Late one night, in the basement of the Minneapolis Institute of Arts, the security guard on duty fell asleep. When he heard the sound of someone tapping on the window, the guard awoke to find an old woman in a tattered white wedding dress peering at him from behind the glass. She was the spitting image of Mrs. T, from George Bellows’s 1920 portrait Mrs. T. in Cream Silk, No. 2.
As if by magic, the woman floated through the control room door and then vanished into thin air. And as the story goes, the guard never worked the night shift again.
For the past several years, the museum has been collecting ghost stories like this one from staff and visitors and compiled the tales into a new audio tour. The tour, which is available both at the museum and online, is one of many Halloween and Día de los Muertos–inspired activities being offered by museums this fall.
Tails from the Crypt
On Halloween, the Brooklyn Museum will conduct a sensory tour of its collection of ancient Egyptian art and artifacts. Titled “Mostly Mummies,” the tour is designed especially for individuals who are blind and visually impaired. It will allow participants to experience “The Mummy Chamber” and the “Divine Felines: Cats of Ancient Egypt” installations through touch, taste, and verbal descriptions.
The Worcester Art Museum in Massachusetts is conducting two Halloween drawing classes this year.
The first, which takes place next Wednesday, is called the “Macabre Drawing Club.”
For this event, participants will sketch a selection of Gothic and mysterious artworks from the museum’s European collection. Among them is Nicolaes Maes’s foreboding ca. 1655 painting An Old Woman Praying.
The museum is also offering a figure-drawing class that will focus primarily on skeletal anatomy. During the session, a nude model will pose with a model of the human skeleton.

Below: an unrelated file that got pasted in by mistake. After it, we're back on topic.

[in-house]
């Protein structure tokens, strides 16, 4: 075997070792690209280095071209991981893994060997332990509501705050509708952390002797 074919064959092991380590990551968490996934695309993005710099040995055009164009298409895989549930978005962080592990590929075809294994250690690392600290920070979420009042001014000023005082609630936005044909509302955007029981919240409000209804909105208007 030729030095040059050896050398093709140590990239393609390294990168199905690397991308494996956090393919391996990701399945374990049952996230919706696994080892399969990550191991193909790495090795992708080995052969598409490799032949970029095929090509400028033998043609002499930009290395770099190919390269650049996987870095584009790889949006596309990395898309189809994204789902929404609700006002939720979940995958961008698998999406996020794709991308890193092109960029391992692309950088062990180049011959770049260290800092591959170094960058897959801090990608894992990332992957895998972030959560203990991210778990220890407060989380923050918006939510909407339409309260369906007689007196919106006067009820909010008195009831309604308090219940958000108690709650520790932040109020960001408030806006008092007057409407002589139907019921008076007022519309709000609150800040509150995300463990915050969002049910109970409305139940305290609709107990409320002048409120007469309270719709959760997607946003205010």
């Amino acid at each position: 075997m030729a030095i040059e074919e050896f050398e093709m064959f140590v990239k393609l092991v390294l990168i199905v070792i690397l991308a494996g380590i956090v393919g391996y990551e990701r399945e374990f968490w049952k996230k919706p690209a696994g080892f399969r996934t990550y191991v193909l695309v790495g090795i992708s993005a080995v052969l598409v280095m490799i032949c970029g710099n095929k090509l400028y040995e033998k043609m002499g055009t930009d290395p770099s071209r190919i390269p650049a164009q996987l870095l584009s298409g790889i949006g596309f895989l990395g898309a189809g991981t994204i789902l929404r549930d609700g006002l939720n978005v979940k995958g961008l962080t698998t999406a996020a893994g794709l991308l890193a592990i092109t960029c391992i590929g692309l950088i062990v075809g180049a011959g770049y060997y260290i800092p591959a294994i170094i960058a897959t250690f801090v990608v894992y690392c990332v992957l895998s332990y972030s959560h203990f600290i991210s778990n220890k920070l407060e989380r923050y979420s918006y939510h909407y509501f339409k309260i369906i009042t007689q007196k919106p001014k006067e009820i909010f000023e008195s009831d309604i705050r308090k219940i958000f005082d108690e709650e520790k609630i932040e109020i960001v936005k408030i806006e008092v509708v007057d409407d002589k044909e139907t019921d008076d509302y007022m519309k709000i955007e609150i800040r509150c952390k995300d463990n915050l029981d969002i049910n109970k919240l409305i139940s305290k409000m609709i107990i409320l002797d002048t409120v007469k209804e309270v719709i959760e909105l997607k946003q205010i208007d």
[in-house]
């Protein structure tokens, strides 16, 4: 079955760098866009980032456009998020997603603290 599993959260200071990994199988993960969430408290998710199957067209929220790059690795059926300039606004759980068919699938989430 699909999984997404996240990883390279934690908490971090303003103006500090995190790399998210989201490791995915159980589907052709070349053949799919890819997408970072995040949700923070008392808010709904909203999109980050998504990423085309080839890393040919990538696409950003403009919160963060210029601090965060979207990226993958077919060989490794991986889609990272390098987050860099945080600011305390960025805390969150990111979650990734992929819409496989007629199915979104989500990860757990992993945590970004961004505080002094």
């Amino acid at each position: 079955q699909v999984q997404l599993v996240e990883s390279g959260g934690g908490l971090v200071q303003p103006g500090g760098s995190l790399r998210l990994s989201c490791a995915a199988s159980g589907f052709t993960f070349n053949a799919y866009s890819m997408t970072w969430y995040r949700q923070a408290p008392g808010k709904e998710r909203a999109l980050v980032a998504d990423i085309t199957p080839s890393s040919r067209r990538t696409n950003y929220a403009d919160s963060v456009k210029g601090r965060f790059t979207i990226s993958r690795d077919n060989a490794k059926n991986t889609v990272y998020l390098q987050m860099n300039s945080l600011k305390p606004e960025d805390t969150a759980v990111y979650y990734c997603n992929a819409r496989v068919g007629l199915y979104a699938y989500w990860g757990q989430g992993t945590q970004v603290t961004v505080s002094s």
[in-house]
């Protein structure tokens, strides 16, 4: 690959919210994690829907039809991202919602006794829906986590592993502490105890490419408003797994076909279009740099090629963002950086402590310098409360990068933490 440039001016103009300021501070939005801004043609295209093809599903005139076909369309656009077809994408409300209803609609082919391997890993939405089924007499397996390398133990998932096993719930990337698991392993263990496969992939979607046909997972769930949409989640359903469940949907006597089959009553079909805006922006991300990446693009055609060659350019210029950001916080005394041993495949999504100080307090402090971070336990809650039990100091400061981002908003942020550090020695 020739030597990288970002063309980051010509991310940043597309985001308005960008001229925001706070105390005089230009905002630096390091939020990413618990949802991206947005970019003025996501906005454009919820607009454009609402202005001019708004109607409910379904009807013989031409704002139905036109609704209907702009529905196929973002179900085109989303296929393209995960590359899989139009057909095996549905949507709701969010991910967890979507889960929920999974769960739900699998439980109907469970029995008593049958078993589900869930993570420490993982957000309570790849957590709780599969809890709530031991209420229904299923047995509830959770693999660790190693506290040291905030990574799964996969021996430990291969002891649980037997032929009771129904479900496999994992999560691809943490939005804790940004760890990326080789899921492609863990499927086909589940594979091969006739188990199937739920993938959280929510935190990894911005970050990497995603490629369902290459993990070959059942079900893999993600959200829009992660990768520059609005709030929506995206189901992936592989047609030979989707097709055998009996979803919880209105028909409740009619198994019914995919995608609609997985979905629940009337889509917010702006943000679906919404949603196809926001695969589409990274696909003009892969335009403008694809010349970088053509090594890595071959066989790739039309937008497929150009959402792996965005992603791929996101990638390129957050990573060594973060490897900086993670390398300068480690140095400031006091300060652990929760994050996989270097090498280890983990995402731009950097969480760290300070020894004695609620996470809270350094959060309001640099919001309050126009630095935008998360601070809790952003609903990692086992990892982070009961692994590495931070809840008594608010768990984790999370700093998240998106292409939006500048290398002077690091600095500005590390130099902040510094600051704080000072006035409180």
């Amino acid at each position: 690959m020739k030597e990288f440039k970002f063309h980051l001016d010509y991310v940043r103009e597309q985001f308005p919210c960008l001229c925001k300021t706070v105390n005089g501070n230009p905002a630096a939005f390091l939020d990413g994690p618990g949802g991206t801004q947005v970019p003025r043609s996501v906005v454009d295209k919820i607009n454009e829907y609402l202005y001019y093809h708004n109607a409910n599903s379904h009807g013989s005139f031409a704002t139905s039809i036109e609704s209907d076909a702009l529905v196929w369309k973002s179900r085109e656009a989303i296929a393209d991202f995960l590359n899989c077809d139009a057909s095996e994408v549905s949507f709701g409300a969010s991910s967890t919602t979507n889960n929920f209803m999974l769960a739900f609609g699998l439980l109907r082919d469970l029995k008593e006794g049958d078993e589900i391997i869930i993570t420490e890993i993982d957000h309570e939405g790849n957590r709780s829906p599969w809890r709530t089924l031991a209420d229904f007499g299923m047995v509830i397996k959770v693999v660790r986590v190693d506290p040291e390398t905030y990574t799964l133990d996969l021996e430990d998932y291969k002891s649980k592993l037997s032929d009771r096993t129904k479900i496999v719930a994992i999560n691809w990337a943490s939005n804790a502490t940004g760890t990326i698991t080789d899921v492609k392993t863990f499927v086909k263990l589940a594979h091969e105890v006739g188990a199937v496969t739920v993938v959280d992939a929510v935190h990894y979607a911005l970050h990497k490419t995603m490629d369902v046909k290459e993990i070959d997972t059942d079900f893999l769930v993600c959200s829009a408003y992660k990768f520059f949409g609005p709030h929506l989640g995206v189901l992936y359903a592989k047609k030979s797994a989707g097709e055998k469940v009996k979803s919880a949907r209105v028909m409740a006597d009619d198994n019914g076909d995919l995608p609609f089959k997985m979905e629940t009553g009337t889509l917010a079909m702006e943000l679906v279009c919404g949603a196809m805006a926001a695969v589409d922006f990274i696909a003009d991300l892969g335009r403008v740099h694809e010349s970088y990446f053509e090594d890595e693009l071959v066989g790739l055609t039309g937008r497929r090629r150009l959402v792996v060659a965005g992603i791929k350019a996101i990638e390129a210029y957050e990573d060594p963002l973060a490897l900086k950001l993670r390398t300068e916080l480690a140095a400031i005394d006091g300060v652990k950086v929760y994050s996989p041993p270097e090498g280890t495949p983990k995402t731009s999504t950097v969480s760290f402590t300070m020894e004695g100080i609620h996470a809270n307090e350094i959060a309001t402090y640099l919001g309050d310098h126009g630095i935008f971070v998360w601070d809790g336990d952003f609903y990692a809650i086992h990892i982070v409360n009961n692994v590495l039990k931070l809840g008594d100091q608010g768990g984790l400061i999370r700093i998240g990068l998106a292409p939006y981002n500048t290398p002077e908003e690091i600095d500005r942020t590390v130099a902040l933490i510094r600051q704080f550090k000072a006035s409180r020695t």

Prints of Darkness
To commemorate the 100th anniversary of the death of Mexican printmaker José Guadalupe Posada, several museums are honoring the artist during their Día de los Muertos and National Hispanic Heritage Month celebrations. The Museum of Fine Arts, Houston, for example, is currently presenting the exhibition “Calaveras Mexicanas: The Art and Influence of José Guadalupe Posada” and has organized a variety of programs around the show. These activities include drawing classes that focus on Posada’s prints of skulls and skeletons, a scavenger hunt in the museum’s galleries, and a free Día de los Muertos celebration for families.
In addition to the haunted audio tour, the Minneapolis Institute of Arts will offer a special Día de los Muertos tour during the month of November.
Titled “Day of the Dead: Honoring Ancestors Around the World,” the tour will explore sculptures, paintings, and decorative objects from the museum’s collection that were created in honor of the dead.
These works include an ancient Nayarit sculpture from 200 B.C.E.–400 A.D.
Traditionally, the Nayarit people buried their ancestors near their homes and regularly provided them with food and other offerings.
This sculpture depicts the Nayarit people and their deceased relatives co-existing.
Night of the Living Dead
Tomorrow, the Honolulu Museum of Art will host a special Halloween edition of its ARTafterDARK program. During the event, master Hawaiian storyteller Lopaka Kapanui will tell a series of ghost stories inspired by pieces in the museum’s Arts of Hawai’i gallery. Lionel Walden’s hazy 1924 oil painting Hawaiian Fisherman will be among the works discussed.
The Scottish National Gallery of Modern Art is currently presenting the exhibition “Witches and Wicked Bodies,” which features artist depictions of witches and witchcraft from the past 500 years. The show includes works by Albrecht Dürer, Francisco de Goya, Paula Rego, and Kiki Smith, among others.
In conjunction with the exhibition, the museum is hosting a Halloween party that will feature musical performances, poetry readings, a screening of the animated film The Adventures of Prince Achmed, and Tarot card readings.
For its Día de los Muertos celebration, the Nelson-Atkins Museum of Art in Kansas City, Missouri, is installing a community altar in remembrance of Frida Kahlo and Diego Rivera. The project is a collaboration with the Mattie Rhodes Center and will be on view though November 10.
The Los Angeles County Museum of Art will hold its annual costume ball on Saturday. This year’s theme is “Haunted Hollywoodland.”
The New Museum will host its costume party on Wednesday, October 30.
For those still in need of a costume, several current exhibitions might be able to provide inspiration. Vermeer’s Girl with a Pearl Earring is now on view at the Frick Collection and the museum’s gift shop is selling faux pearl earrings that could help complete the ensemble. MoMA’s exhibition “Magritte: The Mystery of the Ordinary, 1926–1938” also offers up some viable options.
Image on home page: José Guadalupe Posada, Calaveras Zalameras de las Coquetas Meseras (Ingratiating Skeletons of Flirtatious Waitresses), n.d., broadside, type-metal engraving. Courtesy Dan Pappalardo and Susan Bellin.